1. Your Don't Give A Shit Ability. Starting your own business is all about sacrifice. Are you someone who has a tendency to spend themselves into oblivion trying to impress others? If you're creative, I'm betting no. But even if you don't suffer from The Jones' syndrome, you still need to be able to live relatively debt-free in preparation for times when you might not have income.

Example: I drive a '99 Saturn. And you know what's beautiful about it besides the fact that it's a big hunk of plastic that never rusts? It's $free.99. If I had tons of debt and bills, I probably would have lost my condo after the getting-let-go-from-the-bank crisis, but I didn't. But lots of people did. But not me. Cus I don't give a shit. Your concern for freedom, flexibility, and the ability to do something you are passionate about needs to be > your concern for material crap. That's not to say you can't have those things in the future, but not until you are well established in business. Or in my case, ever, because I don't give a shit.

2. Your Spaz Level. On a scale of 1-Spaz how much of a Type A are you? Because if you don't have drive, you're screwed and you need to harness a new dream, like yesterday. Remember all those crappy corporate jobs I just talked about? Well, if you don't, you need to start taking some Omega 3s or something because that was literally a second ago, depending on your reading speed. Well guess what? I fricken rocked those crappy jobs, so hard.

Let's take the crappiest job of Home Depot Cashier as an example. Because hi, you're talking to the fastest checker outer and Employee of the Month as per those pieces of flare on my neon orange apron. The point is— you need to possess the drive to excel at whatever you're doing.

3. Your Money Management Ability. This is a real struggle for a large majority of entrepreneurs. Money management is a very left-brained thing, and so I'm not asking you to be a rockstar but you do have to be able to get a handle on it. Being self employed means an unpredictable stream of income almost indefinitely. And on top of that, you need to be a master budgeter and learn how to spread money out over an entire year, when you might only have it coming in for 6 months.

Wedding photography is a great example because I live in the Midwest where people don't have winter weddings - nor do I want to shoot them - and essentially I don't work from Dec-March. That's a pretty sweet gig though, unless you spent all your money by November. I really can't make that mistake now that I can no longer consume ramen or Kraft products. You also have to learn things like Quickbooks and general accounting skills, but I don't want to totally send you running.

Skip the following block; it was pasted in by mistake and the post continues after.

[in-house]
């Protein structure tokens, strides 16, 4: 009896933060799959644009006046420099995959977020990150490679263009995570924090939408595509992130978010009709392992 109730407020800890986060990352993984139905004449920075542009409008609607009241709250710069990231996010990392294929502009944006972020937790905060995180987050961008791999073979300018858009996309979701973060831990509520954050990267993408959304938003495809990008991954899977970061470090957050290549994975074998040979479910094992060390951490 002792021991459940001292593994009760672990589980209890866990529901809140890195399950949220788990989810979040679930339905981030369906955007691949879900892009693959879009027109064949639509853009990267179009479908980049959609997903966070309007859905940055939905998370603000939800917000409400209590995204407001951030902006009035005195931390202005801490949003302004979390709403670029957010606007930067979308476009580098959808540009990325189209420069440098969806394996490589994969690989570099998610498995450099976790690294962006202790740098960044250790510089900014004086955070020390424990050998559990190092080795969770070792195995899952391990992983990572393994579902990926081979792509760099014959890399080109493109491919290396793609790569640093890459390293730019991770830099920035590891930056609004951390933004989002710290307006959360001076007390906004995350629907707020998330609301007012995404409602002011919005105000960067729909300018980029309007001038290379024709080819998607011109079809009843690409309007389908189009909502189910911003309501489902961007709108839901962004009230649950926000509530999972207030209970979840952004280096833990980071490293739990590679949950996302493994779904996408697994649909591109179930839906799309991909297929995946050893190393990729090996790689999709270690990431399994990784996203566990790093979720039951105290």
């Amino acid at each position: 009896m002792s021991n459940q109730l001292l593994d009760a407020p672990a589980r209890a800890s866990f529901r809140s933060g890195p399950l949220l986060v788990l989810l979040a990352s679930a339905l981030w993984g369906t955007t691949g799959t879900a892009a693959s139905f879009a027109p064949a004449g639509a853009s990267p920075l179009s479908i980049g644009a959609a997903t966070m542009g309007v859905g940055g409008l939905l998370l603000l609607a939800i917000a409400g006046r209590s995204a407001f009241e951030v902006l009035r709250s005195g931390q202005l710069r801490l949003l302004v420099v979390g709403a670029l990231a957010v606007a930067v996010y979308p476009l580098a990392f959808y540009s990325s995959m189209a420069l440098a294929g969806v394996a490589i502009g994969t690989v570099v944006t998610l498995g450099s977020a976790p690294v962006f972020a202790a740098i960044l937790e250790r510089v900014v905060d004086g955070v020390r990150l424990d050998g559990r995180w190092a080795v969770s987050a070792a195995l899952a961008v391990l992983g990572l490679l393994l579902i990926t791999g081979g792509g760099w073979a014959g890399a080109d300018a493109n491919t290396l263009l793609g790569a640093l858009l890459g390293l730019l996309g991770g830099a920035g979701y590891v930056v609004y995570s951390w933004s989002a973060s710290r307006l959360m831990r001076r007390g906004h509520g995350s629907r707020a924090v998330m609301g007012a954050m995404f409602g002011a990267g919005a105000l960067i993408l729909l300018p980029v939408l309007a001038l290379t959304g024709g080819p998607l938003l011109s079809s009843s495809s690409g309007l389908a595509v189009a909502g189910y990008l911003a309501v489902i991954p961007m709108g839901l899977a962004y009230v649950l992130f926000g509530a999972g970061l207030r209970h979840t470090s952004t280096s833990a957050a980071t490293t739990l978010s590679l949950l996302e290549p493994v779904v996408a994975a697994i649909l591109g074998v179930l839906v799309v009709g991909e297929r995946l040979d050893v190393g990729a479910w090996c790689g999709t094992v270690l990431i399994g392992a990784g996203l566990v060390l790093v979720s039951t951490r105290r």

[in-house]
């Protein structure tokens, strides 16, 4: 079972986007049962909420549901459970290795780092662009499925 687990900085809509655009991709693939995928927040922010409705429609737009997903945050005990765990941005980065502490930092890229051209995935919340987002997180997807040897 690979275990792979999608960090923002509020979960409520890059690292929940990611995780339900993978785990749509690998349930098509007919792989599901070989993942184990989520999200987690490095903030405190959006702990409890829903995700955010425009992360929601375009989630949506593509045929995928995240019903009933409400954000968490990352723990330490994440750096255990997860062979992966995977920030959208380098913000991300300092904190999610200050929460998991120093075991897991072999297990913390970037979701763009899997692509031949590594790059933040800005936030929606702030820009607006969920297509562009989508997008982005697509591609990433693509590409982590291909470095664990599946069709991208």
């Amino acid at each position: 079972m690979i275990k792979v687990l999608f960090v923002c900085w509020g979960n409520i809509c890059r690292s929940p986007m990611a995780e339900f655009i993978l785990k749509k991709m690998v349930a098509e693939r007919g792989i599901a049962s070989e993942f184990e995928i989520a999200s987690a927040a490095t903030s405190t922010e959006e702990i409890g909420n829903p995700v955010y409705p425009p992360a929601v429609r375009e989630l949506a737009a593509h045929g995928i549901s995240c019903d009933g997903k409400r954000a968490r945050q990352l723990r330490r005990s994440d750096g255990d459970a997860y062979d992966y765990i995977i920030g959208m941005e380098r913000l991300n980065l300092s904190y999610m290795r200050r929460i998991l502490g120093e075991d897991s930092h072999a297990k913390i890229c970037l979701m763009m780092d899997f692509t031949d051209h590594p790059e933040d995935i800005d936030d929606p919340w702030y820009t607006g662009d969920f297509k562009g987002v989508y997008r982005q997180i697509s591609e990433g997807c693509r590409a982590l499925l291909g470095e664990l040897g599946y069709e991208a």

4. Your Perseverance Through Failure. You realize most business ventures fail within three years right? Ok, good. You also realize that creative people get bored easily with one thing right? Hello, Miss Three Businesses Already over here. You also realize that whether you're offering a good or service, alot of people will hate it right?

This could also piggyback on the whole not giving a shit thing. Creatives tend to be people pleasers who take it personally when their work isn't well received. You have to be really, really ok with the fact that not everyone will like your writing, or photography, or invention, or app, whatever. You are opening yourself up to scrutiny and criticism and rather than having someone else be responsible for it - it's all on you.

5. Time Management Ability. Just, it needs to be good. Because you don't have someone pointing any fingers at you or threatening write-ups or cutting bonuses if you don't perform in a timely fashion. If you're a procrastinator by nature, it's going to be a struggle.

Now. As long as you can get those things under control, it's freaking fabulous. 

Wondering who's the mysterious wordy genius behind these posts? Follow this little rabbit trail to read more About Me! The use of the term genius is open to interpretation. Like just about everything else on this site.